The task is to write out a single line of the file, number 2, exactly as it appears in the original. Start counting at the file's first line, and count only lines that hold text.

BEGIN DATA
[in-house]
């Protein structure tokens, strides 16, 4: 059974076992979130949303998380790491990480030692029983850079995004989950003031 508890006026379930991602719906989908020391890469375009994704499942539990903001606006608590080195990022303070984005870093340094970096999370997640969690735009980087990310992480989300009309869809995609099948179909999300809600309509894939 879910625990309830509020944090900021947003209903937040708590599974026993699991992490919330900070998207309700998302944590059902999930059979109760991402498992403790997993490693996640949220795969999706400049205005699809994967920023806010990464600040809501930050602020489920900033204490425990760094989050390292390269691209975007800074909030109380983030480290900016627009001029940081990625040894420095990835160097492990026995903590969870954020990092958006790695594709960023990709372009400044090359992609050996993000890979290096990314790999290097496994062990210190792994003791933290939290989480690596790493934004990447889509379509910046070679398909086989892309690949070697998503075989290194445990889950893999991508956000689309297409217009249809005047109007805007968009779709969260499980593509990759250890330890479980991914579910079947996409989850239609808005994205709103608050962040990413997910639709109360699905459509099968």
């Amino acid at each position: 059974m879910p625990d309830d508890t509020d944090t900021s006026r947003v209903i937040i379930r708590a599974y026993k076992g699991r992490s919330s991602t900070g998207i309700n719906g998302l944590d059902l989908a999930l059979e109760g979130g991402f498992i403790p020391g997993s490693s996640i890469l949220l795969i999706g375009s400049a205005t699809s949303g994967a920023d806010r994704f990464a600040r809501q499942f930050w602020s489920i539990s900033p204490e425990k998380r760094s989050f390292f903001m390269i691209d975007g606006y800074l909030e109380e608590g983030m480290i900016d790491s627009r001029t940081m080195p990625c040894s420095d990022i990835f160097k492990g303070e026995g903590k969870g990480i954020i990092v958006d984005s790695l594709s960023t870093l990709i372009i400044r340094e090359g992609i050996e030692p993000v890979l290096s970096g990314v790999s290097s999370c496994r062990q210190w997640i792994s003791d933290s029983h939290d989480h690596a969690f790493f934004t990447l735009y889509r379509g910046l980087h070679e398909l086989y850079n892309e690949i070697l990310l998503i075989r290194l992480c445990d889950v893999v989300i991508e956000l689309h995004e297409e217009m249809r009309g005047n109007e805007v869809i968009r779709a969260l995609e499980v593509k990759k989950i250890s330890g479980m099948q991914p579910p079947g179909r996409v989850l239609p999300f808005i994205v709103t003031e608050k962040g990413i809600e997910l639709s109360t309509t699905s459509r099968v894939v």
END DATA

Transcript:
């Protein structure tokens, strides 16, 4: 059974076992979130949303998380790491990480030692029983850079995004989950003031 508890006026379930991602719906989908020391890469375009994704499942539990903001606006608590080195990022303070984005870093340094970096999370997640969690735009980087990310992480989300009309869809995609099948179909999300809600309509894939 879910625990309830509020944090900021947003209903937040708590599974026993699991992490919330900070998207309700998302944590059902999930059979109760991402498992403790997993490693996640949220795969999706400049205005699809994967920023806010990464600040809501930050602020489920900033204490425990760094989050390292390269691209975007800074909030109380983030480290900016627009001029940081990625040894420095990835160097492990026995903590969870954020990092958006790695594709960023990709372009400044090359992609050996993000890979290096990314790999290097496994062990210190792994003791933290939290989480690596790493934004990447889509379509910046070679398909086989892309690949070697998503075989290194445990889950893999991508956000689309297409217009249809005047109007805007968009779709969260499980593509990759250890330890479980991914579910079947996409989850239609808005994205709103608050962040990413997910639709109360699905459509099968």